The Pantages Theatre, from the drawing board of Architect B. Marcus Priteca, came to life on June 4, 1930, under the leadership of Alexander Pantages, and cost $1.25 million to build (excluding theatrical and projection equipment). Opened as part of the Fox theater chain, the Pantages Theatre was one of the first movie houses to be built after the advent of talking pictures and once boasted the most elaborate sound system in the world.
In 1949, Howard Hughes, through RKO Pictures, acquired the theater as part of his national chain of movie houses. It was renamed the RKO Pantages Theatre and seating capacity was increased to just over 2,800 patrons. From 1950-1959, the RKO Pantages Theatre received its highest profile assignment as it was used as the location for the Academy Awards ceremony.
Pacific Theatres, known at the time for its large inventory of California drive-ins, purchased the Pantages Theatre from RKO in December of 1967 (after leasing it for two years beginning in 1965) and operated the aging movie palace until it closed in January 1977.
Unable to fill its seats with motion pictures, Pacific teamed up with the Nederlander Organization and the theatre was restored to nearly its original seating capacity (almost 2700) for a new live theater run of "Man from La Mancha". Since 1977, the Pantages Theatre has been home to live theater. In fact, projection equipment is not currently installed and an apartment and offices on the second floor of the Pantages Theatre occupy those areas today.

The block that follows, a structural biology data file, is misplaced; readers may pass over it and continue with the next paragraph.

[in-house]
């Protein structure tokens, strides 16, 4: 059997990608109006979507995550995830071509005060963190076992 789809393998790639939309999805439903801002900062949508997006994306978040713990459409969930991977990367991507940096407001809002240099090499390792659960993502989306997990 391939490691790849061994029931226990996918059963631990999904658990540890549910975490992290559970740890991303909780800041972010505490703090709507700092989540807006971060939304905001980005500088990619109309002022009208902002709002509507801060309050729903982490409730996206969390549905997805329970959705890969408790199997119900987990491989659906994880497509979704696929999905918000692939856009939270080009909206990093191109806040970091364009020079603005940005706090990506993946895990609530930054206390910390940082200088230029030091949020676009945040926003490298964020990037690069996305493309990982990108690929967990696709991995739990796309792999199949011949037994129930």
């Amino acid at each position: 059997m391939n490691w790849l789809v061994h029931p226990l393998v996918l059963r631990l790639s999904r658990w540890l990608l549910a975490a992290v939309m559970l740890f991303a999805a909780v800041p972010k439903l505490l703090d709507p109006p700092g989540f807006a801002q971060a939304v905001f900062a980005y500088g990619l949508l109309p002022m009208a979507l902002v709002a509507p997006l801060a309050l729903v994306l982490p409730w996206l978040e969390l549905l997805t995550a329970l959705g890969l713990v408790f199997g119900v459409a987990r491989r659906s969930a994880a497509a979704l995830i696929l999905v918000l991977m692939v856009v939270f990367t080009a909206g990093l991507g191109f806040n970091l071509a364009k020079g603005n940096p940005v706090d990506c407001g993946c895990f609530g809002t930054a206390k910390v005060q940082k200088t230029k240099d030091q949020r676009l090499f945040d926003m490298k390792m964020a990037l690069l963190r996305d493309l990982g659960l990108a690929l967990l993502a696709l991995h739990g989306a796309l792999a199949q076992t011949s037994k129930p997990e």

The Nederlander Organization beautifully restored the theater in the late-1990's spending a reported $12 million to bring back all of its palatial opulence. The Pantages Theatre reopened, better than ever, in September 2000 for the west coast premiere of Disney's live production of "The Lion King" and remains a gem-like source of pride for the neighborhood. It is truly one of the most beautiful buildings I've ever been in.
A few years back, I sat through a miserable production of "The Producers" for the sole reason that a friend of a friend was working on the show and gave us a backstage tour afterward. Now that was a show.